Avocado marketer Calavo Growers Inc. posted a 23% drop in fourth-quarter profit, the third consecutive quarterly earnings decline, as lower supplies and a freeze in key growing regions in Mexico pushed costs higher.

A cyclically smaller supply of fresh avocados and higher Mexican fruit costs combined to send Calavo’s expenses up 44% during the fourth quarter, offsetting an increase of 37% in sales, the company said in a Jan. 5 statement. Similar factors pressured Calavo’s profit earlier in the year.

Calavo faced “stiff operating headwinds” from a “unique set of factors” through its fiscal 2011, chief executive Lee E. Cole said in the statement.

Diminished avocado supplies had a two-fold effect, Cole said.

“It sharply increased the cost of fruit used in our prepared avocado products and hindered the company’s fresh avocado volumes impacting the company’s unit-driven business model,” he said in the statement.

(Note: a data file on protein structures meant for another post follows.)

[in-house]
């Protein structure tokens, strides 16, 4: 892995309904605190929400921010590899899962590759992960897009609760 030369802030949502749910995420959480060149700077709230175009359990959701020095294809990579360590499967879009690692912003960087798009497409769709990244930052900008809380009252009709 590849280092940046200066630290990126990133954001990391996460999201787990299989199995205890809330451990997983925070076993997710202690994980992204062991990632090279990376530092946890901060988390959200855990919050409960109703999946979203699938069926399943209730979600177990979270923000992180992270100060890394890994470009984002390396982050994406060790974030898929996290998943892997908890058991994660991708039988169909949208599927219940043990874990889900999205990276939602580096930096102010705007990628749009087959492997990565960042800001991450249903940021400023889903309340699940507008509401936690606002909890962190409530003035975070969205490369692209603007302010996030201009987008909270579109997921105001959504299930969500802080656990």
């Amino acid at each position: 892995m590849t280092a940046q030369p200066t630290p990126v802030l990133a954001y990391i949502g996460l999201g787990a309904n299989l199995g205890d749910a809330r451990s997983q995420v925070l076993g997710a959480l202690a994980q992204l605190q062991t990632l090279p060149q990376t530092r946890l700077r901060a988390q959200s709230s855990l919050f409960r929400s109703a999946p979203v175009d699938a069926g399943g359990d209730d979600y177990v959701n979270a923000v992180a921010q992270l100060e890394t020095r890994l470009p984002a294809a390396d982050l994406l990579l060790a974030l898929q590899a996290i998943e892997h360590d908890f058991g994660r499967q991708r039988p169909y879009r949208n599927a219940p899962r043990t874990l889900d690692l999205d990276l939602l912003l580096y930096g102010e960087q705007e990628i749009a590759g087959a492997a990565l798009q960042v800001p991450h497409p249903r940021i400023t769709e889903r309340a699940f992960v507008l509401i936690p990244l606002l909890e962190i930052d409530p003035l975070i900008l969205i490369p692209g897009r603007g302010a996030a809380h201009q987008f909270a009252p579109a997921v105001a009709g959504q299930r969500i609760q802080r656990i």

During the three months ended Oct. 31, Calavo’s fiscal 2011 fourth quarter, net income fell to $3.64 million from $4.75 million for the same period a year earlier, the Santa Paula, Cal.-based company said. Sales during the quarter totaled $147.3 million, up from $107.2 million.

The three primary U.S. avocado suppliers, California, Chile and Mexico, produced smaller crops last year, resulting in lower than average supplies and higher prices. California’s production plunged 54%, to 253 million pounds, according to a U.S. Department of Agriculture report released Nov. 29.

As supplies shrank, Calavo’s avocado shipments during the fourth quarter fell 16% compared with the same period a year earlier, to 3 million units. Costs in Calavo’s fresh products business, which includes avocados, surged nearly 140%.

But U.S. avocado supplies “are poised to make a comeback” during the 2011-12 marketing season, which began in November, as all three regions generate stronger crops, the USDA said.

In the statement, Cole said he expects Calavo to benefit from expanding supplies, increasing awareness of the health benefits of fresh avocados and the $45 million the industry spends each year on promotions. He forecast U.S. avocado consumption at 1.4 billion pounds this year, up 17% from last year.

As a result, Cole said he’s confident Calavo’s 2012 profit will surpass its current full-year earnings record of $1.22 per share, reached in 2010.

In fiscal 2011, Calavo’s net income fell 38% to $11.1 million, or 75 cents a share, even as sales rose 31% to $522.5 million, a record for the company.